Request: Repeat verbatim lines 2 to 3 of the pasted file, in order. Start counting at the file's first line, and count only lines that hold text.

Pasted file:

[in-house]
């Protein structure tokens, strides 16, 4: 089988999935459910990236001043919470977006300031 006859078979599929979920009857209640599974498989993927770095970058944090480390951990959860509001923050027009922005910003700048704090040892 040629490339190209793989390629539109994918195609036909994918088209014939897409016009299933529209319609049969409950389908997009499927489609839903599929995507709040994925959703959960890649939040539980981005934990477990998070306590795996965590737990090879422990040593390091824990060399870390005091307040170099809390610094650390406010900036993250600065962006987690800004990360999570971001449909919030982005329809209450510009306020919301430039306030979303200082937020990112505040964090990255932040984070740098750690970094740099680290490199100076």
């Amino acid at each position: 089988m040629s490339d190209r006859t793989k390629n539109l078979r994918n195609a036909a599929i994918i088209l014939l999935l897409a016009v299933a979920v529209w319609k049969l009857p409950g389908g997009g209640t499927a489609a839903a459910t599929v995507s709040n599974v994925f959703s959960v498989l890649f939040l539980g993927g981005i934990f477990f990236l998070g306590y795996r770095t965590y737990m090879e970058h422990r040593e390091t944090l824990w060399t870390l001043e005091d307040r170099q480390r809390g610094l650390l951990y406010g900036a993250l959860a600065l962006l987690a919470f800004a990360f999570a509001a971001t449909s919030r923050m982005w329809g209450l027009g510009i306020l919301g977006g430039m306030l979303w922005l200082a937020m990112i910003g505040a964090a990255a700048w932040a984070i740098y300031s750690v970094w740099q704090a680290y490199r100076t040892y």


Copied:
């Protein structure tokens, strides 16, 4: 089988999935459910990236001043919470977006300031 006859078979599929979920009857209640599974498989993927770095970058944090480390951990959860509001923050027009922005910003700048704090040892 040629490339190209793989390629539109994918195609036909994918088209014939897409016009299933529209319609049969409950389908997009499927489609839903599929995507709040994925959703959960890649939040539980981005934990477990998070306590795996965590737990090879422990040593390091824990060399870390005091307040170099809390610094650390406010900036993250600065962006987690800004990360999570971001449909919030982005329809209450510009306020919301430039306030979303200082937020990112505040964090990255932040984070740098750690970094740099680290490199100076």
């Amino acid at each position: 089988m040629s490339d190209r006859t793989k390629n539109l078979r994918n195609a036909a599929i994918i088209l014939l999935l897409a016009v299933a979920v529209w319609k049969l009857p409950g389908g997009g209640t499927a489609a839903a459910t599929v995507s709040n599974v994925f959703s959960v498989l890649f939040l539980g993927g981005i934990f477990f990236l998070g306590y795996r770095t965590y737990m090879e970058h422990r040593e390091t944090l824990w060399t870390l001043e005091d307040r170099q480390r809390g610094l650390l951990y406010g900036a993250l959860a600065l962006l987690a919470f800004a990360f999570a509001a971001t449909s919030r923050m982005w329809g209450l027009g510009i306020l919301g977006g430039m306030l979303w922005l200082a937020m990112i910003g505040a964090a990255a700048w932040a984070i740098y300031s750690v970094w740099q704090a680290y490199r100076t040892y």